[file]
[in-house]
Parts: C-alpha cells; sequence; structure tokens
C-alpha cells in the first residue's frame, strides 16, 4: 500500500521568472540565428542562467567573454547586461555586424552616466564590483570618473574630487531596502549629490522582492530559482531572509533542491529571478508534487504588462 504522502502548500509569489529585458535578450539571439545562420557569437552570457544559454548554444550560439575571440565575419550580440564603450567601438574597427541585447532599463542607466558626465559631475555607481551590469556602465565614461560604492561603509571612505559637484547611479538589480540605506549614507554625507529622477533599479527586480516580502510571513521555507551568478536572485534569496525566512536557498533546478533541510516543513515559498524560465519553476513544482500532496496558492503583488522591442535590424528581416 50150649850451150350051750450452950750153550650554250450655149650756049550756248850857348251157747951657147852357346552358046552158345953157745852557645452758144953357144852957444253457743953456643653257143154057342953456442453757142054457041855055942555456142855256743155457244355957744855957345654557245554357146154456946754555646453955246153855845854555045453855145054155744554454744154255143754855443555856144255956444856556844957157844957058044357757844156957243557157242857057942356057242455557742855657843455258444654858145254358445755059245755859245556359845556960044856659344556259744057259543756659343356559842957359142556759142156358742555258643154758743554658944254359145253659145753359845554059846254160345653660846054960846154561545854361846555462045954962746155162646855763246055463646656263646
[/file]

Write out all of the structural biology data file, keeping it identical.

[in-house]
Parts: C-alpha cells; sequence; structure tokens
C-alpha cells in the first residue's frame, strides 16, 4: 500500500521568472540565428542562467567573454547586461555586424552616466564590483570618473574630487531596502549629490522582492530559482531572509533542491529571478508534487504588462 504522502502548500509569489529585458535578450539571439545562420557569437552570457544559454548554444550560439575571440565575419550580440564603450567601438574597427541585447532599463542607466558626465559631475555607481551590469556602465565614461560604492561603509571612505559637484547611479538589480540605506549614507554625507529622477533599479527586480516580502510571513521555507551568478536572485534569496525566512536557498533546478533541510516543513515559498524560465519553476513544482500532496496558492503583488522591442535590424528581416 50150649850451150350051750450452950750153550650554250450655149650756049550756248850857348251157747951657147852357346552358046552158345953157745852557645452758144953357144852957444253457743953456643653257143154057342953456442453757142054457041855055942555456142855256743155457244355957744855957345654557245554357146154456946754555646453955246153855845854555045453855145054155744554454744154255143754855443555856144255956444856556844957157844957058044357757844156957243557157242857057942356057242455557742855657843455258444654858145254358445755059245755859245556359845556960044856659344556259744057259543756659343356559842957359142556759142156358742555258643154758743554658944254359145253659145753359845554059846254160345653660846054960846154561545854361846555462045954962746155162646855763246055463646656263646